The Star did not do well at the box office, but Bette Davis described it as "one of the best scripts ever written about a movie mad actress." Davis particularly enjoyed that it was written about Joan Crawford. In 1983, Davis told Playboy, "Oh, yes, that was Crawford. I wasn't imitating her, of course. It was just that whole approach of hers to the business as regards the importance of glamour and all of the offstage things. I adored the script."
The Star was written by close friends of Joan Crawford's, Katherine Albert and Dale Eunson. The couple's twenty-five year friendship with the actress ended in 1952 as filming on the movie began. Eunson stated that contrary to popular belief, Crawford was never approached to do the film, "Frankly, it was a little too close to her, which is one reason Bette liked it. Bette could play Joan Crawford to the hilt."
According to Shaun Considine in Bette and Joan, Joan Crawford was aware the film was about her. Considine adds the actress found a way to take revenge on the authors. Joan Crawford was godmother to Katherine Albert and Dale Eunson's daughter. During the filming of The Star, the 17-year-old girl decided she wanted to get married. The Eunsons asked Crawford to talk to the girl. But instead of talking her out of marriage, Crawford arranged the wedding in her house and later called the Eunsons to tell them their daughter was married. According to Dale Eunson, "She set the whole thing up behind our backs. She called the judge, and the press. She didn't invite us to our own daughter's wedding."
Fourteen-year-old Natalie Wood played Bette Davis' daughter in The Star. The two developed a life-long friendship during the filming, thanks in part to one incident. The young Natalie Wood could not swim and was frightened of the water. All along she had told the director she would not be able to do a scene that called for her to jump off a boat and into the ocean. The teen was in tears when Bette Davis appeared. According to Natalie Wood's sister Lana, Davis said Natalie would not do the scene and "if any more orders to the contrary were attempted, Miss Davis would walk off the set and close down the picture." Lana states her sister, "always said that it was Bette Davis who first caused her to realize that speaking up and out wasn't a bad thing to do."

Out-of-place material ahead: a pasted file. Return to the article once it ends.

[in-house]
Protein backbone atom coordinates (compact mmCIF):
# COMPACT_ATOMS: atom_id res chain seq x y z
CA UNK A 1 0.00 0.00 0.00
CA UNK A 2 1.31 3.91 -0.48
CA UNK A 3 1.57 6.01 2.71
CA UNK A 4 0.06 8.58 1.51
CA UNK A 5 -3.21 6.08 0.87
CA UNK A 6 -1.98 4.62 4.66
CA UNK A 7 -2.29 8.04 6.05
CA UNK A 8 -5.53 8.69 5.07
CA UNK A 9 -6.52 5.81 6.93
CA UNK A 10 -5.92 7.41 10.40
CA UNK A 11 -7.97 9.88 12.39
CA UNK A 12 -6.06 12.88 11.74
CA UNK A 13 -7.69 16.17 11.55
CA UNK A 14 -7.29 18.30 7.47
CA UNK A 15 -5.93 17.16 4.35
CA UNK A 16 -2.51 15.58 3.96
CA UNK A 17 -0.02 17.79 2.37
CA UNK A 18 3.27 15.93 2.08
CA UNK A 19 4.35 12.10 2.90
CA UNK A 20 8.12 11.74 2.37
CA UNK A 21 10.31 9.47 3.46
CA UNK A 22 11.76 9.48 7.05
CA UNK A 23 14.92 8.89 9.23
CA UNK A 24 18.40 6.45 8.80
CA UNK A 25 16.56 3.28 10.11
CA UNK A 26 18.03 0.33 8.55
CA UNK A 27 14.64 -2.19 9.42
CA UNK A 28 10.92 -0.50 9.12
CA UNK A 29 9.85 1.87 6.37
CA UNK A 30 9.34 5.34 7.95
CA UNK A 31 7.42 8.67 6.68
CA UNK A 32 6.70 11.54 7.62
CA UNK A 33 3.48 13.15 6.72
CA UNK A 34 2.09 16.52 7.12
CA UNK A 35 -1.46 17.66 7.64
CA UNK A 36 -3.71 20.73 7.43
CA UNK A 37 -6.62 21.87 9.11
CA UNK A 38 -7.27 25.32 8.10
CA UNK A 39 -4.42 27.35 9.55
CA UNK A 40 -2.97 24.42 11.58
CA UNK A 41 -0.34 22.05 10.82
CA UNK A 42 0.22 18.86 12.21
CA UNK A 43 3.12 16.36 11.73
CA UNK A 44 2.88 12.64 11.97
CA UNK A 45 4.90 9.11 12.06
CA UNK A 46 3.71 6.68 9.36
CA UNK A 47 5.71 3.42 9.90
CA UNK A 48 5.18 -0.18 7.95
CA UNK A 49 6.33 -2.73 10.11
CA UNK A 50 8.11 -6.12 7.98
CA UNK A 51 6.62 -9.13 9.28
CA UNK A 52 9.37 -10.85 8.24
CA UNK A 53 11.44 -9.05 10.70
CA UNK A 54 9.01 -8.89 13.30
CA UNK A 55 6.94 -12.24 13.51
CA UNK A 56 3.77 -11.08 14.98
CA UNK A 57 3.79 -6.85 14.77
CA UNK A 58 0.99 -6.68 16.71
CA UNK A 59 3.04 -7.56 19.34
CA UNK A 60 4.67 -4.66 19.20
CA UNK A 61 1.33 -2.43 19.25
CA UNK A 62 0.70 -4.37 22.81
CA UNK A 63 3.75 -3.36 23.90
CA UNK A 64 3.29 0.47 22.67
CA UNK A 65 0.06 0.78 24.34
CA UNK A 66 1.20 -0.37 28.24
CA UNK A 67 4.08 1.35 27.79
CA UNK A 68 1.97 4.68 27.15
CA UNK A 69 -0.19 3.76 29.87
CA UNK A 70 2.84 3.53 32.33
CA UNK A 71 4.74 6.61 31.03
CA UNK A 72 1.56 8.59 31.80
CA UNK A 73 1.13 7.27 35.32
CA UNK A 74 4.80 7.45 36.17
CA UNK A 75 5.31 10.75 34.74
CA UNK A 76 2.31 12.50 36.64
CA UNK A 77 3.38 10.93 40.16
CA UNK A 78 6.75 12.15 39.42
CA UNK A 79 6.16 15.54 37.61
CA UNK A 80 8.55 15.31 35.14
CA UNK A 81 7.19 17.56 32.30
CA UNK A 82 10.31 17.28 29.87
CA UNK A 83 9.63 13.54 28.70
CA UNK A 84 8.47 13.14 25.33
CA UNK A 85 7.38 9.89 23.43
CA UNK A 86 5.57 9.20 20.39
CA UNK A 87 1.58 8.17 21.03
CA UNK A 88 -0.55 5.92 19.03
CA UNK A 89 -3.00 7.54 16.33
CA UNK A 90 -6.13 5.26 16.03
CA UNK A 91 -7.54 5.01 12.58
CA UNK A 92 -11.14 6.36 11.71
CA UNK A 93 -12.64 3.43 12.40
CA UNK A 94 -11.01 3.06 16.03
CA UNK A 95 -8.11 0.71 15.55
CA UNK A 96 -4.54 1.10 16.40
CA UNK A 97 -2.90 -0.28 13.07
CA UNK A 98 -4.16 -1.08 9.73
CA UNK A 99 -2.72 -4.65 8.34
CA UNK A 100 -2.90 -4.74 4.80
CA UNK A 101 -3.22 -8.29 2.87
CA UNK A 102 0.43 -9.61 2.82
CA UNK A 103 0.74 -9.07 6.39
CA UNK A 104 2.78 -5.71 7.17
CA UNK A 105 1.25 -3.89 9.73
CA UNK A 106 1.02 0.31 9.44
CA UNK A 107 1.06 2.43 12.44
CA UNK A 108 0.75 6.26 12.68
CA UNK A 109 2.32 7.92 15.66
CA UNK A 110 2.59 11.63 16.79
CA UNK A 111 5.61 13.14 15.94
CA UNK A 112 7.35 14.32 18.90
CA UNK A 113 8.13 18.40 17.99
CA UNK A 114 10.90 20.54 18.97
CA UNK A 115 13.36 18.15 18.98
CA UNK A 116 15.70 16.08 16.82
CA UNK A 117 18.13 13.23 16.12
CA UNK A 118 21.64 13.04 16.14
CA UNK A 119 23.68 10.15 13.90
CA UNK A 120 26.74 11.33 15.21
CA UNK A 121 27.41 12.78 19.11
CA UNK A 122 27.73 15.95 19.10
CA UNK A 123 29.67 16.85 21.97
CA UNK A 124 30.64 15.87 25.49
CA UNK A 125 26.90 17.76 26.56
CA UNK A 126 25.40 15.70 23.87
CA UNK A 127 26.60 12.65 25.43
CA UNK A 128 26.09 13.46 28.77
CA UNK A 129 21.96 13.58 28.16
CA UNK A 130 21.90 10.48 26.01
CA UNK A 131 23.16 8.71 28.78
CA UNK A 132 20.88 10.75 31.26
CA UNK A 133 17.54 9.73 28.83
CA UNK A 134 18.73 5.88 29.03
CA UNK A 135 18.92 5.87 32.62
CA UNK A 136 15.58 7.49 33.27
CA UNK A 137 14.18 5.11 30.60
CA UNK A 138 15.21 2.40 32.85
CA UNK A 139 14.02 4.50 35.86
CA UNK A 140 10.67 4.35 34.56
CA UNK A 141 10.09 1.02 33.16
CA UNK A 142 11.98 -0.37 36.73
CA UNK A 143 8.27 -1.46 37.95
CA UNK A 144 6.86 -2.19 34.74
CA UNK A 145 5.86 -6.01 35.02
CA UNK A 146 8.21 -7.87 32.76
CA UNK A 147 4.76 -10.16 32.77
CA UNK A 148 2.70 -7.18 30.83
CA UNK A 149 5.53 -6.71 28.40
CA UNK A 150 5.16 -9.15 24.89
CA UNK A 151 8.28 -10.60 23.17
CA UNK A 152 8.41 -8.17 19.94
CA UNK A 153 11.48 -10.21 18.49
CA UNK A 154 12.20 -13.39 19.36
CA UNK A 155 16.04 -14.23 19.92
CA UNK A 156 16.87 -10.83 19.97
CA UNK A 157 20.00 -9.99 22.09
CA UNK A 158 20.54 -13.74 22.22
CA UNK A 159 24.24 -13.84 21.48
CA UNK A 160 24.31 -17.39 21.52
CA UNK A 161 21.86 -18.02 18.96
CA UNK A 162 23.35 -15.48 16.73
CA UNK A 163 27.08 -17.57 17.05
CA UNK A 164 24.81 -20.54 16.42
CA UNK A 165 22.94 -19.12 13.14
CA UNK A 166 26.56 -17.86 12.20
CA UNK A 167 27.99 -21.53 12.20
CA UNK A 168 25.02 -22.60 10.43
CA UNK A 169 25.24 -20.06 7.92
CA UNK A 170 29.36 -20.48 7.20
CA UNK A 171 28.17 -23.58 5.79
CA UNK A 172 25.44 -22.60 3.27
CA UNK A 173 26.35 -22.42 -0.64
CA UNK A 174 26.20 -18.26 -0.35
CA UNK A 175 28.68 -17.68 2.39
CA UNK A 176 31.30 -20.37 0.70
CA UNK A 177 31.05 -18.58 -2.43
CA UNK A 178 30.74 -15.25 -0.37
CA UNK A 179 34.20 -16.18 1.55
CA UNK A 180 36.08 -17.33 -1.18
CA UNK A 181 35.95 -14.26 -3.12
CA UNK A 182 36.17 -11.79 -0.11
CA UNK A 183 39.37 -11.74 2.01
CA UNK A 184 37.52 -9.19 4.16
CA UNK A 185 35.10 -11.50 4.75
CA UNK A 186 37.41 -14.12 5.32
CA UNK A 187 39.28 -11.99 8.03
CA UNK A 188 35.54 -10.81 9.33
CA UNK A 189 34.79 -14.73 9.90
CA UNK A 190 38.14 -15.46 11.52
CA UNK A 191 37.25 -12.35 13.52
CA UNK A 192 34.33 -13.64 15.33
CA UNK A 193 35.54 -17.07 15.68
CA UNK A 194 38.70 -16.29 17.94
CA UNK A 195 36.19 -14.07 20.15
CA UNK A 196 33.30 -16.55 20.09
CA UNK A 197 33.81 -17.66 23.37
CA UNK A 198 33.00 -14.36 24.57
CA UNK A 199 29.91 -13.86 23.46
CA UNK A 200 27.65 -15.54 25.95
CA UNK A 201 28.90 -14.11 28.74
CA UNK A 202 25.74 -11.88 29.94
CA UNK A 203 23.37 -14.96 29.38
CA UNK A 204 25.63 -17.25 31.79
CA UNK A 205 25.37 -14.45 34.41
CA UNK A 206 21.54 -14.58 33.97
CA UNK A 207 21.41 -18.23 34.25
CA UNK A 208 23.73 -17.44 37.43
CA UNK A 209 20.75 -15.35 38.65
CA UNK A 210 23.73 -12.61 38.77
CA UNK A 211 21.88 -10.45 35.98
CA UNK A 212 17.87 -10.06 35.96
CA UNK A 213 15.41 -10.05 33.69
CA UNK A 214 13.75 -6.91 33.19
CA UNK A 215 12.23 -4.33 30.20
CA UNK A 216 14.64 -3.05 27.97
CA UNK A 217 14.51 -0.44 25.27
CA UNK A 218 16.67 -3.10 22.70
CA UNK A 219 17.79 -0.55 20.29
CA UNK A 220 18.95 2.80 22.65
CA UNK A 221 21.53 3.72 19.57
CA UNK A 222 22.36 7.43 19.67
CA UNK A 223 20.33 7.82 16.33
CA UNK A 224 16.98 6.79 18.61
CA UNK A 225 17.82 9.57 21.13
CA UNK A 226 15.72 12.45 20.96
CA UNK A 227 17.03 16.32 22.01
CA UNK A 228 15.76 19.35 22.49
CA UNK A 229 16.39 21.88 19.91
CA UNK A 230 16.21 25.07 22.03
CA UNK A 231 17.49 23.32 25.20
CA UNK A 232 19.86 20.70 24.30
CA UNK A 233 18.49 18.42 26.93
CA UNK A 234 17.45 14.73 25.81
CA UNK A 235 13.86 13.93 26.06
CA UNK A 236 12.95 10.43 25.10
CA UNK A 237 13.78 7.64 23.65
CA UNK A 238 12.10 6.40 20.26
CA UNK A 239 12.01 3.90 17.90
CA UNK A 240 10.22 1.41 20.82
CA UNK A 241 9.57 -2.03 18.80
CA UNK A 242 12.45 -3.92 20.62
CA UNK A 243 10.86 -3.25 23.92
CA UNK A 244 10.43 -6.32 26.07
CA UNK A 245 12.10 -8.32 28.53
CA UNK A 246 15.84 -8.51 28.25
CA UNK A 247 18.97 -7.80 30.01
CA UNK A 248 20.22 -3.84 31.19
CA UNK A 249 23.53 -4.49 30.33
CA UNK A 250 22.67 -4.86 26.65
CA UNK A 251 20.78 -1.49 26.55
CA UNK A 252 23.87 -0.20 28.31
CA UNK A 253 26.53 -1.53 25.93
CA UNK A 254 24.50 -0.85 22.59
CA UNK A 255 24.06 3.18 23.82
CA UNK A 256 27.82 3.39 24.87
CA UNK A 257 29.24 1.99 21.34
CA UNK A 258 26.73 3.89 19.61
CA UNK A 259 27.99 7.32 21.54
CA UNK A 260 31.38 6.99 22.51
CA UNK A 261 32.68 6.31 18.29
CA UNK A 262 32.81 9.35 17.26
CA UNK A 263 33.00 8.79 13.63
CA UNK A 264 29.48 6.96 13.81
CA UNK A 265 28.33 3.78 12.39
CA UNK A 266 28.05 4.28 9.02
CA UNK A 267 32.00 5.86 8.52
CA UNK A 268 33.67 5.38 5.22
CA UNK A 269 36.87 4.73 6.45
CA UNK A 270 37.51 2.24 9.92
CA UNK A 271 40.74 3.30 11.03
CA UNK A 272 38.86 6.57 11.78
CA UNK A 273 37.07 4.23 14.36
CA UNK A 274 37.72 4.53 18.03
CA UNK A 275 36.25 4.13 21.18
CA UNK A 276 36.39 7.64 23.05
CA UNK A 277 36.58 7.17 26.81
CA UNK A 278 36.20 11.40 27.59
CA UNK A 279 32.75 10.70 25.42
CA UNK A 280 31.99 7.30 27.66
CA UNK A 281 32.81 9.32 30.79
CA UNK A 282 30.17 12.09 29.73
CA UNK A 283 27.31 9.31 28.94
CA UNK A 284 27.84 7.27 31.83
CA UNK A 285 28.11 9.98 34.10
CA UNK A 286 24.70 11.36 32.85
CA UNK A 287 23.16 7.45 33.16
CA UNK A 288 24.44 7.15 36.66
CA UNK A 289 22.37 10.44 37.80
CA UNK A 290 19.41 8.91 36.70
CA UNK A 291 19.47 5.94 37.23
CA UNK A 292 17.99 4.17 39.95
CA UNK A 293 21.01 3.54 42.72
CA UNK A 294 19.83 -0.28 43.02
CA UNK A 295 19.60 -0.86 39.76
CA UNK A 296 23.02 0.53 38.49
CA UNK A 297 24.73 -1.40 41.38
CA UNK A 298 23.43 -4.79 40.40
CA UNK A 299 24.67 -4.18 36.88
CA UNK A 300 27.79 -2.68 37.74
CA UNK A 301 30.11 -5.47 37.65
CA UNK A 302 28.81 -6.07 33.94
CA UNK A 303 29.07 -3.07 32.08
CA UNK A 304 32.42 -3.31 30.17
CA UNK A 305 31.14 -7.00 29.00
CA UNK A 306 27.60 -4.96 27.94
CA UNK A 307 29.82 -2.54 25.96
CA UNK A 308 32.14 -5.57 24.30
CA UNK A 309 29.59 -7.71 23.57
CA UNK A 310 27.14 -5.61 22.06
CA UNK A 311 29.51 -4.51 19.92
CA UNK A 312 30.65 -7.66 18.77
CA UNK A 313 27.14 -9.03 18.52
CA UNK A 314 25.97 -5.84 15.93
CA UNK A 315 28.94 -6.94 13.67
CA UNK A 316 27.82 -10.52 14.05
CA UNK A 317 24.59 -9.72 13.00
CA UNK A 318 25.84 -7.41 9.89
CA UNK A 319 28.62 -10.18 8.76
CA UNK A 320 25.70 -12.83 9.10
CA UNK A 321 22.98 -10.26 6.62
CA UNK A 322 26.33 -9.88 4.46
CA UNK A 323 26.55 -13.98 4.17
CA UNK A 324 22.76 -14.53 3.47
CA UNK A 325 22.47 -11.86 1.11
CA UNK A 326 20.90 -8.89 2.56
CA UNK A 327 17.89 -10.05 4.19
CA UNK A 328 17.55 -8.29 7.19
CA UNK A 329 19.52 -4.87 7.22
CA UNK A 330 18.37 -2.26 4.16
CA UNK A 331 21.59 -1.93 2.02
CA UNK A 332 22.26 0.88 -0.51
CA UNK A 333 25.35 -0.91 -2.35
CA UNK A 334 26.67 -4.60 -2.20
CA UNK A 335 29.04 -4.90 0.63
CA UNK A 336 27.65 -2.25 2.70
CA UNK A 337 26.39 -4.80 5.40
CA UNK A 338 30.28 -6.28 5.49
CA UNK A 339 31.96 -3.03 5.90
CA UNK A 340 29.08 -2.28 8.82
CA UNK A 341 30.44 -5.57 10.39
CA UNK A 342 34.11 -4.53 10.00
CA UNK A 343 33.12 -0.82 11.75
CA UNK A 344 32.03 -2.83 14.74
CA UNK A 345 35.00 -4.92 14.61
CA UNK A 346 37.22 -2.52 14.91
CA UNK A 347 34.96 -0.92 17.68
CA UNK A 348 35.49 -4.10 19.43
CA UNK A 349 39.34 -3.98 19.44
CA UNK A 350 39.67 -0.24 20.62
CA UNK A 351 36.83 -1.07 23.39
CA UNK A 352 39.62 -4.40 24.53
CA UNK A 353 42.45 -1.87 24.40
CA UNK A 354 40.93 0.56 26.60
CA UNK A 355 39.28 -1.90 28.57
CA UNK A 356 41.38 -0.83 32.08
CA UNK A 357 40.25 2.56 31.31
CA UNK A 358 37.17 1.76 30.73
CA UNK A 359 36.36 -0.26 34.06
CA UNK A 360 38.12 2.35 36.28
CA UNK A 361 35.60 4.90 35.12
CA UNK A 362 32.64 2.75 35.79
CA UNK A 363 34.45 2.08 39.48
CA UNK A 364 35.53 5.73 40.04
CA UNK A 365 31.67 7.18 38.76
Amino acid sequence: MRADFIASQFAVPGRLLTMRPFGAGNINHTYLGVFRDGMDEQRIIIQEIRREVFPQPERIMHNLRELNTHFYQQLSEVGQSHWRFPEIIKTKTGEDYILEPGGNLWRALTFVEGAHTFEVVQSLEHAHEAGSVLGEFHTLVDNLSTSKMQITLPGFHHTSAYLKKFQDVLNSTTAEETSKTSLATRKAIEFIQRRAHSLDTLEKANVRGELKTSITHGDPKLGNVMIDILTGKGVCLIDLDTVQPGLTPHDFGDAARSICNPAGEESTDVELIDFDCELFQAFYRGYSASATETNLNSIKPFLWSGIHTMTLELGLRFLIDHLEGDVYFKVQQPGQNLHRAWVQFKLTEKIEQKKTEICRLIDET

Bette Davis was nominated for Best Actress, but lost out to Shirley Booth for her role in Come Back, Little Sheba. Davis had been offered the Shirley Booth role after The Star but turned it down. Davis later said turning down that role was "one of the really great mistakes of my career."
Director: Stuart Heisler
Producer: Bert E. Friedlob
Screenplay: Katherine Albery and Dale Eunson
Cinematography: Ernest Laszlo
Art Direction: Boris Leven
Music: Victor Young
Cast: Bette Davis (Margaret Elliot), Sterling Hayden (Jim Johannson), Natalie Wood (Gretchen), Warner Anderson (Harry Stone), Minor Watson (Joe Morrison), June Travis (Mrs. Morrison), Barbara Lawrence (Herself).
by Deborah Looney